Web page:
• Thu. May 30th, 2024

KISS of Death – Pretty Boy Floyd Pays Tribute to One of Classic Hard Rock’s Most Iconic Bands…. With Mixed Results

KISS of Death is a KISS tribute CD by Pretty Boy Floyd, first released in 2010 and reissued in 2015.
KISS of Death is a KISS tribute CD by Pretty Boy Floyd, first released in 2010 and reissued in 2015.



No matter who you are in the rock and roll world, the influence of KISS is undeniable. Since 1974, Gene Simmons, Paul Stanley, and many other members of the group have been releasing some of the best classic hard rock the world has ever known. It is no surprise that countless bands cite them as a major influence, and in some cases, the reason they wanted to become rock and rollers to begin with.

Pretty Boy Floyd was a band that came along late in the 80s glam/hair scene, and is best known for their classic 1989 debut record, Leather Boyz with Electric Toyz. “Wild Angels” and “Rock and Roll (Is Gonna Set the Night on Fire)” were both major hits fondly remembered by fans of the era’s music. A reunited version of the band has been going strong, featuring long time members Steve Summers and Kristy Majors.

Pretty Boy Floyd is yet another band to acknowledge their being influenced by KISS, and they have decided to do this in the form of a tribute CD, covering 15 of the most classic KISS cuts of all.

It is not uncommon to get classic bands doing entire CDs of covers these days, but it is very rare you get just one band using an entire CD to pay tribute to only one other band. That said, the influence KISS has had on the world of music is widespread enough that it comes as no surprise that if Pretty Boy Floyd was going to do a tribute to any band, it would be the hottest band in the land!

Interestingly, even though this is being marketed as a “new” album with different cover art, it was actually available via the band’s website (with a different cover) as early as 2010. It is not clear as to why the album was reissued or is being marketed as such.

So how does this release actually measure up? An album like this is tough to review because there is not really anything to compare it to. Do you compare it to other Pretty Boy Floyd albums? Other KISS tribute records? The original KISS songs? For what it is, this is a pretty good release, but not a great one.

The best part of this release is the tracklist. Many of the big hits are covered here, but the Pretty Boy Floyd boys are smart enough to not follow the clichéd path of simply playing the big hits and nothing else. Sure, you’ll hear “Detroit Rock City,” “Shout It Out Loud,” and “Strutter,” but you have to give the band credit for digging deeper and giving us “King of the Night Time World,” “Goin’ Blind,” and even “Room Service!” A diverse setlist is one of the best things this album has to offer. Fans will be inclined to agree.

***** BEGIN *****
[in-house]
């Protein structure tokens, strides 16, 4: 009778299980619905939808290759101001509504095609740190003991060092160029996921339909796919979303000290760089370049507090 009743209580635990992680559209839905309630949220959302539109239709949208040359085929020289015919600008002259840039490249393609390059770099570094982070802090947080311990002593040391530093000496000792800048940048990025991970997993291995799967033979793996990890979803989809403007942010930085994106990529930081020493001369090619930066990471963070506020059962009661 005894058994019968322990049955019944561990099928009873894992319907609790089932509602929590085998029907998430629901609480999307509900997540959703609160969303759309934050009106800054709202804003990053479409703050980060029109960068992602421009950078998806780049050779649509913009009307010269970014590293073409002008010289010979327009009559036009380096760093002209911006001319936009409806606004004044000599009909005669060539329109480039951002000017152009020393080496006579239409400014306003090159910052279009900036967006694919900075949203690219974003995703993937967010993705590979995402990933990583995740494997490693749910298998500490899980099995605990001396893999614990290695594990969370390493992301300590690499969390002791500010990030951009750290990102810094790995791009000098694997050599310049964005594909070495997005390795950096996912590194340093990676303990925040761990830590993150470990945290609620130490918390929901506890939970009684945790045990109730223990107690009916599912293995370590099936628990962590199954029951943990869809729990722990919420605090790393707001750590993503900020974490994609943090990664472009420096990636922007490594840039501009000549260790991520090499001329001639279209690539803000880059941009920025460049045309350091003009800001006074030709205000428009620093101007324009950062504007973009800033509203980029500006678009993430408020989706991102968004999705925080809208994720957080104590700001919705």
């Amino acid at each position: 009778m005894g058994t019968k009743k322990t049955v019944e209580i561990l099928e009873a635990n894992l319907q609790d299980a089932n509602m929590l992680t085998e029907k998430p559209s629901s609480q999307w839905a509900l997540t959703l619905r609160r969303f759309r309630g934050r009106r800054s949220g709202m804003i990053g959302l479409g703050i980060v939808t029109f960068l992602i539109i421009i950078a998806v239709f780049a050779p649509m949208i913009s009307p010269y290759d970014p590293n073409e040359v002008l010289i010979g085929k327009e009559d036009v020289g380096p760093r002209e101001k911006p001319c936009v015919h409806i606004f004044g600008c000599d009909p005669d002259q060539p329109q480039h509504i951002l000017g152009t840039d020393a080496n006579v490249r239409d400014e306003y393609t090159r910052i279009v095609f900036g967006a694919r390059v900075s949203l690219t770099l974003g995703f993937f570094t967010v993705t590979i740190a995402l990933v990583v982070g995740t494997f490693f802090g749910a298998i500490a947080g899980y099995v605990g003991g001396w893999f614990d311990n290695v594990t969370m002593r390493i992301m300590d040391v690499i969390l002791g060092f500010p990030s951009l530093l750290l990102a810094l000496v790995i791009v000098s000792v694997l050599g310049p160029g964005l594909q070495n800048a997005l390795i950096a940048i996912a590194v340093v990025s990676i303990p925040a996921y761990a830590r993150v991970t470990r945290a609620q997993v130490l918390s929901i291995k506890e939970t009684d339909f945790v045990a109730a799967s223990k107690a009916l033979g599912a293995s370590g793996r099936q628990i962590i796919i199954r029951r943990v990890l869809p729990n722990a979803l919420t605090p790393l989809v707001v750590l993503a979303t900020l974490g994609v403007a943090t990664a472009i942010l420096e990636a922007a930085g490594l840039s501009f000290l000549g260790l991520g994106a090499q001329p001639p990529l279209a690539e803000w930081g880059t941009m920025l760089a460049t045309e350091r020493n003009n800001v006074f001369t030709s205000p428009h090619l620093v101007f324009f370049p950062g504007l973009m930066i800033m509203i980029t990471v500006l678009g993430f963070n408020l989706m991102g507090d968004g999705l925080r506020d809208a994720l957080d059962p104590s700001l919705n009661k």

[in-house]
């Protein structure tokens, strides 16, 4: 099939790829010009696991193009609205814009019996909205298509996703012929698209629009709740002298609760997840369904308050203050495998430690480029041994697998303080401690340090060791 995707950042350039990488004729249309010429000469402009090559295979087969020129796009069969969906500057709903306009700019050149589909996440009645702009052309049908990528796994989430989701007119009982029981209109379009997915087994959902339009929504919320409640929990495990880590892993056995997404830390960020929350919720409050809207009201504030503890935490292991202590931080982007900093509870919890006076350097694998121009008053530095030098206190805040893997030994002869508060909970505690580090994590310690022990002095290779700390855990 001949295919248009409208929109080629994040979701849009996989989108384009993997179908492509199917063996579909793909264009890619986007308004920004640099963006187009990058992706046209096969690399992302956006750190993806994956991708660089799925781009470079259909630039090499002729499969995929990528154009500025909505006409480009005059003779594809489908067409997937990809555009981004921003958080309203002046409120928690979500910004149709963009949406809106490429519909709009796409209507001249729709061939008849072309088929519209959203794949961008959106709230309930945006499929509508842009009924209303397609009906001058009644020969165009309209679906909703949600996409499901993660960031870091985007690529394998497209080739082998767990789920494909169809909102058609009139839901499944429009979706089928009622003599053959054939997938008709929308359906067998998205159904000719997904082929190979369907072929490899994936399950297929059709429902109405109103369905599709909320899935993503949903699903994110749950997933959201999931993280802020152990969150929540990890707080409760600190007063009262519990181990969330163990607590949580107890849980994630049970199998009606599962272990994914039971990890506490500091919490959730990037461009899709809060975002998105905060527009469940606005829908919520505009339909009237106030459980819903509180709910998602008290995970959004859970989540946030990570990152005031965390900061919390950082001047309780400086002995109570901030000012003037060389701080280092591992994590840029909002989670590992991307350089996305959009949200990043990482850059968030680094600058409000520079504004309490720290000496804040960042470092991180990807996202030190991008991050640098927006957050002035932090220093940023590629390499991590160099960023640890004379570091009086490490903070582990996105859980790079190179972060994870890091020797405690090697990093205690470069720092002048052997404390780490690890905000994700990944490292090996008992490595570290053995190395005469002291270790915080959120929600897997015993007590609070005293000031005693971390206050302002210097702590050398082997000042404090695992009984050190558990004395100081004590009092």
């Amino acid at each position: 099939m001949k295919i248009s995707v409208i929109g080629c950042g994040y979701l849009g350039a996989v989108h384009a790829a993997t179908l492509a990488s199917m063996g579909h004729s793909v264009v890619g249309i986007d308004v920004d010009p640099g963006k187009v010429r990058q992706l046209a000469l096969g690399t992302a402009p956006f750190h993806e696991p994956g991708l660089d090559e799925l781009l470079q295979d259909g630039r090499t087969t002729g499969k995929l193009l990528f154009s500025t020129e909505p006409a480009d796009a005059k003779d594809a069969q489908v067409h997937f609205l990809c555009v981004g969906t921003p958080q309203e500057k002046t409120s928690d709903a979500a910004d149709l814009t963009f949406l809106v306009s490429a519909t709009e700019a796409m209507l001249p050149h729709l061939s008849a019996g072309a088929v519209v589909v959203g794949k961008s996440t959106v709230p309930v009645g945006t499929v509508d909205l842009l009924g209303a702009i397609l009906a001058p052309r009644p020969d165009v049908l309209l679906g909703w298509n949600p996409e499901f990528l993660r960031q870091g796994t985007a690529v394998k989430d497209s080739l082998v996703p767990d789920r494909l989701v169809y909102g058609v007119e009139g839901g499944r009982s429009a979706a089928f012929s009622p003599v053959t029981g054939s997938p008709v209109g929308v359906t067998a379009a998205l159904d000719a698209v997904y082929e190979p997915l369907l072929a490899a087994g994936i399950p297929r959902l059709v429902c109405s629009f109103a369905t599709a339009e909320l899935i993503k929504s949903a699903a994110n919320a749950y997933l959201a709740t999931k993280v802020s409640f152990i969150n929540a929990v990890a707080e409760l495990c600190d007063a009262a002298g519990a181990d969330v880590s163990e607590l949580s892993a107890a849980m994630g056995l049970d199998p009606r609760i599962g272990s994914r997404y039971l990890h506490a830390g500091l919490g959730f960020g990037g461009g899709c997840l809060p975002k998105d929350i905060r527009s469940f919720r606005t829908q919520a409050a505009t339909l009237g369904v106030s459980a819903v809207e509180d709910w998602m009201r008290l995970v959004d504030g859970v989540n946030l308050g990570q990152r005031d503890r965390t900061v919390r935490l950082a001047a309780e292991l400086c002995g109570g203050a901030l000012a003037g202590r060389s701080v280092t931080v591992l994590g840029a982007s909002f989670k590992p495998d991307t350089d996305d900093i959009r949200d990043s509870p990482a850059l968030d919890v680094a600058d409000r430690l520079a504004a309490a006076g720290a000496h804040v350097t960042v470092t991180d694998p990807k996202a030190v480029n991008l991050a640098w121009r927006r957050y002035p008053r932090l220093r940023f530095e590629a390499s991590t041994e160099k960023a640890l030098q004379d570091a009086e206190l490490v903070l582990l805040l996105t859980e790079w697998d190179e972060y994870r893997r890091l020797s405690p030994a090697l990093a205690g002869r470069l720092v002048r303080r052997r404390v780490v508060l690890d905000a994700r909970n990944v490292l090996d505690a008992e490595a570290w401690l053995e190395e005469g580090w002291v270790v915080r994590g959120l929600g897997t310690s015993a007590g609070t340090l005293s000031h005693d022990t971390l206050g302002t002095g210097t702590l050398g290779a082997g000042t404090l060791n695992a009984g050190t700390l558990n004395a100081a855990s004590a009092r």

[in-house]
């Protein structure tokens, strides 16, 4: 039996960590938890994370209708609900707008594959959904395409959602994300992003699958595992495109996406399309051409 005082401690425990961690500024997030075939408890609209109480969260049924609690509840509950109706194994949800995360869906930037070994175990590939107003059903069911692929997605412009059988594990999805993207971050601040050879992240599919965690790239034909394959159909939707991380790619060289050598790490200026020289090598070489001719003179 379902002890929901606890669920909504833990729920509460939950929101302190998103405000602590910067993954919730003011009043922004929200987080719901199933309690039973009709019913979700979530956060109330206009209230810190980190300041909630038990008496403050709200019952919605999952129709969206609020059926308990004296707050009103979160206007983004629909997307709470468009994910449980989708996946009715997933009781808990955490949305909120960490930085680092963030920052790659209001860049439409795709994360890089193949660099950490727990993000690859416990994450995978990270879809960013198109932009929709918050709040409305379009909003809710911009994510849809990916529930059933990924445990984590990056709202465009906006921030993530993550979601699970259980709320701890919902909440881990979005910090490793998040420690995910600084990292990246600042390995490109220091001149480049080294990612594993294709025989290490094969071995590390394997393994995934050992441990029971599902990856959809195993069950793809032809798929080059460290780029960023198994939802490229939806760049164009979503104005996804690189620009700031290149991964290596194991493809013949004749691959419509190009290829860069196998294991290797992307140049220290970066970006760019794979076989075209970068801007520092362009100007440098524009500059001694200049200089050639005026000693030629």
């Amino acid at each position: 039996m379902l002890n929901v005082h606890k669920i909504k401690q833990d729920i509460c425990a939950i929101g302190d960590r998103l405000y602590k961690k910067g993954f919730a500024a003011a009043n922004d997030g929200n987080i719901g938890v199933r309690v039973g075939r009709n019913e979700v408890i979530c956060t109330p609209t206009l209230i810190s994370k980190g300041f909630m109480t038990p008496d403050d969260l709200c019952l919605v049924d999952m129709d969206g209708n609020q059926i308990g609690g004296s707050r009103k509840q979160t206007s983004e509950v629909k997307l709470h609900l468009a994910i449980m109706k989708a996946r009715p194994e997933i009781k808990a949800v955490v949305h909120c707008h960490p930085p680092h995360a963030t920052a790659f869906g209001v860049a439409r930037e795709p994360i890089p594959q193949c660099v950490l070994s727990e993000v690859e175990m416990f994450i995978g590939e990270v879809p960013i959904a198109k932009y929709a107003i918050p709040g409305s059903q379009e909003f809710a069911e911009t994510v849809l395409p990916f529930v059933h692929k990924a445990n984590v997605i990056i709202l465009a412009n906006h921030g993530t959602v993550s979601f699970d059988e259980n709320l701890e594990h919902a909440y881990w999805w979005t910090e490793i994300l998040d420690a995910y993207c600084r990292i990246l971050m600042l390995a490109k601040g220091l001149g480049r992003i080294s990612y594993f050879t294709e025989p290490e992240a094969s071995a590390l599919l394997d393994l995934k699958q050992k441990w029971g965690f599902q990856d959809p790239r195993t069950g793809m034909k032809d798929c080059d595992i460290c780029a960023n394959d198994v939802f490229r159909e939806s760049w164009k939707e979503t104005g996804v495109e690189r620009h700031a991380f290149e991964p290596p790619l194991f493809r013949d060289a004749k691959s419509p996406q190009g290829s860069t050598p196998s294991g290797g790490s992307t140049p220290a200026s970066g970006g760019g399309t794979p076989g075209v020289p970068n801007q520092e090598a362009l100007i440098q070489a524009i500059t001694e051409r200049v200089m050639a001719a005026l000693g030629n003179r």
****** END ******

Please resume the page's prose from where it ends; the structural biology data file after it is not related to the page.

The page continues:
As for the actual performances of these songs themselves, it is what it is. The covers just feel pretty straightforward and predictable, despite the solid selection of what tracks are played. Steve Summers’ voice is never going to be mistaken for any member of KISS, and may actually deter KISS fans who are not Pretty Boy Floyd fans. That said, his vocals at least help the tracks to sound different from the originals, but all other aspects here just fall flat. While I do not believe the reviews out there that lambaste this release and claim “Summers is just doing karaoke to the actual KISS tracks,” the band does not really “take ownership” of the songs and do enough of their own thing. I am pleased when bands cover the songs of their heroes, but they need to find a way to leave their stamp on things, and the band simply does not do that here. These are faithful covers and definitely solid in their own right, but that is all that they are.

In the end, it is tough to determine whether or not to recommend this release. The cover versions on here are faithful (aside from Summers’ unique vocal style), but there is nothing truly distinctive or interesting about them. The most curious of Pretty Boy Floyd and/or KISS completists will want to add this to their collection for curiosity’s sake, but everyone else should just stick with the original KISS versions.


By Taylor T Carlson

Taylor T Carlson Assistant Editor/Senior Staff Writer Taylor T. Carlson was born August 17, 1984, and has called the Vegas Valley home his entire life. A die-hard fan of classic rock and metal music, Taylor has been writing album and concert reviews since he was 16 years old, and continues to do so, having done well over 1,000 reviews. He is also a fan of video gaming and cinema, and has reviewed a number of games and films as well, old and new alike. His thorough and honest (some would say brutally honest) reviewing style has won him the respect of hundreds of music fans and musicians alike, both local and abroad, and the ire of just as many others. Despite being one of the youngest attendees at classic hard rock/metal shows around Vegas, he is also one of the most knowledgeable, having gained the unofficial nickname of “The Eddie Trunk of Las Vegas.” In addition to reviews, Taylor has written and self-published three books on classic hard rock bands, and is a regular participant in rock and roll trivia contests. Taylor also holds a masters degree in special education from the University of Nevada Las Vegas (UNLV), and has appeared on the hit History Channel television series Pawn Stars. His dream is to be able to one day make a living from writing music books and reviews.

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